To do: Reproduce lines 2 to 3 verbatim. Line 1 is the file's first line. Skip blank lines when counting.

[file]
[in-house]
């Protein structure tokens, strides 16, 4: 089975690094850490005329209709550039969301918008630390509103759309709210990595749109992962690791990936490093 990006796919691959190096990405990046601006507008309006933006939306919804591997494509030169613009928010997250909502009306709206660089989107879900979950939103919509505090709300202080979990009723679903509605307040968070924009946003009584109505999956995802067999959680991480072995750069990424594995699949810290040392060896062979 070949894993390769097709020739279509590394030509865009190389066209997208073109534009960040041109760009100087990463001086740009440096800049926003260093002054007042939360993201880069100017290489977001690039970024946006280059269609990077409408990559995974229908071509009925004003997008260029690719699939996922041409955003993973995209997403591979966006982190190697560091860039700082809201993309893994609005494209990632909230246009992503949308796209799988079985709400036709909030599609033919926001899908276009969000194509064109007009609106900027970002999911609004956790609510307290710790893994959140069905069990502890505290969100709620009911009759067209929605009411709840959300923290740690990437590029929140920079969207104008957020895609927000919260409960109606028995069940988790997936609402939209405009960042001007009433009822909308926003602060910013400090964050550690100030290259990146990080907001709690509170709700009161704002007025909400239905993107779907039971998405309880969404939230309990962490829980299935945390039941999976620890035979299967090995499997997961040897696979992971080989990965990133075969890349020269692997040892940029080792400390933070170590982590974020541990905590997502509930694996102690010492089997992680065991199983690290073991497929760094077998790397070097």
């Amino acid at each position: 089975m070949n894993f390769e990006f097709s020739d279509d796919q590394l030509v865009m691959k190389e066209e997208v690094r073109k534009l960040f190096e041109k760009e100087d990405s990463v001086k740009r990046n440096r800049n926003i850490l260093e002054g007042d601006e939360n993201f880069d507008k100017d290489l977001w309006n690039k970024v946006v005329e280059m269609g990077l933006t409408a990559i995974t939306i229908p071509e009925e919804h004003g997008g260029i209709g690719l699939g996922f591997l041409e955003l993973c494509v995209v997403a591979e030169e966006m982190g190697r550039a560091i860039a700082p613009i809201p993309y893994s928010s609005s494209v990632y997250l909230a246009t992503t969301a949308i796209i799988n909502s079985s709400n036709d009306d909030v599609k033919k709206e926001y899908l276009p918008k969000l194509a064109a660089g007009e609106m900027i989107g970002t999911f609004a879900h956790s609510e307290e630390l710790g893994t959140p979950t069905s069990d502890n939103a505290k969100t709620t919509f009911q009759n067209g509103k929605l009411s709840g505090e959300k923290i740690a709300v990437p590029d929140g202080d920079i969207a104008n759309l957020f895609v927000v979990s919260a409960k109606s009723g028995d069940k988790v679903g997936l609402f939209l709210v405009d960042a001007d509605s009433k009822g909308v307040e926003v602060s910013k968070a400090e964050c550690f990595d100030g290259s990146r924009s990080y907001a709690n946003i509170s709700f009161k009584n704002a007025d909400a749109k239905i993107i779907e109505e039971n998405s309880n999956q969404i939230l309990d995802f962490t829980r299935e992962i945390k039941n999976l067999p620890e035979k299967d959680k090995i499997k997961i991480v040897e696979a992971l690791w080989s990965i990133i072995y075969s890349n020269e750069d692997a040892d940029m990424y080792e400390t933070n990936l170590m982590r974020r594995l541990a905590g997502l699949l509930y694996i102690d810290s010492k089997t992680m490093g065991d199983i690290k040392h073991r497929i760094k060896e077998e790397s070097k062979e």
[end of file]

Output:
């Protein structure tokens, strides 16, 4: 089975690094850490005329209709550039969301918008630390509103759309709210990595749109992962690791990936490093 990006796919691959190096990405990046601006507008309006933006939306919804591997494509030169613009928010997250909502009306709206660089989107879900979950939103919509505090709300202080979990009723679903509605307040968070924009946003009584109505999956995802067999959680991480072995750069990424594995699949810290040392060896062979 070949894993390769097709020739279509590394030509865009190389066209997208073109534009960040041109760009100087990463001086740009440096800049926003260093002054007042939360993201880069100017290489977001690039970024946006280059269609990077409408990559995974229908071509009925004003997008260029690719699939996922041409955003993973995209997403591979966006982190190697560091860039700082809201993309893994609005494209990632909230246009992503949308796209799988079985709400036709909030599609033919926001899908276009969000194509064109007009609106900027970002999911609004956790609510307290710790893994959140069905069990502890505290969100709620009911009759067209929605009411709840959300923290740690990437590029929140920079969207104008957020895609927000919260409960109606028995069940988790997936609402939209405009960042001007009433009822909308926003602060910013400090964050550690100030290259990146990080907001709690509170709700009161704002007025909400239905993107779907039971998405309880969404939230309990962490829980299935945390039941999976620890035979299967090995499997997961040897696979992971080989990965990133075969890349020269692997040892940029080792400390933070170590982590974020541990905590997502509930694996102690010492089997992680065991199983690290073991497929760094077998790397070097």
């Amino acid at each position: 089975m070949n894993f390769e990006f097709s020739d279509d796919q590394l030509v865009m691959k190389e066209e997208v690094r073109k534009l960040f190096e041109k760009e100087d990405s990463v001086k740009r990046n440096r800049n926003i850490l260093e002054g007042d601006e939360n993201f880069d507008k100017d290489l977001w309006n690039k970024v946006v005329e280059m269609g990077l933006t409408a990559i995974t939306i229908p071509e009925e919804h004003g997008g260029i209709g690719l699939g996922f591997l041409e955003l993973c494509v995209v997403a591979e030169e966006m982190g190697r550039a560091i860039a700082p613009i809201p993309y893994s928010s609005s494209v990632y997250l909230a246009t992503t969301a949308i796209i799988n909502s079985s709400n036709d009306d909030v599609k033919k709206e926001y899908l276009p918008k969000l194509a064109a660089g007009e609106m900027i989107g970002t999911f609004a879900h956790s609510e307290e630390l710790g893994t959140p979950t069905s069990d502890n939103a505290k969100t709620t919509f009911q009759n067209g509103k929605l009411s709840g505090e959300k923290i740690a709300v990437p590029d929140g202080d920079i969207a104008n759309l957020f895609v927000v979990s919260a409960k109606s009723g028995d069940k988790v679903g997936l609402f939209l709210v405009d960042a001007d509605s009433k009822g909308v307040e926003v602060s910013k968070a400090e964050c550690f990595d100030g290259s990146r924009s990080y907001a709690n946003i509170s709700f009161k009584n704002a007025d909400a749109k239905i993107i779907e109505e039971n998405s309880n999956q969404i939230l309990d995802f962490t829980r299935e992962i945390k039941n999976l067999p620890e035979k299967d959680k090995i499997k997961i991480v040897e696979a992971l690791w080989s990965i990133i072995y075969s890349n020269e750069d692997a040892d940029m990424y080792e400390t933070n990936l170590m982590r974020r594995l541990a905590g997502l699949l509930y694996i102690d810290s010492k089997t992680m490093g065991d199983i690290k040392h073991r497929i760094k060896e077998e790397s070097k062979e």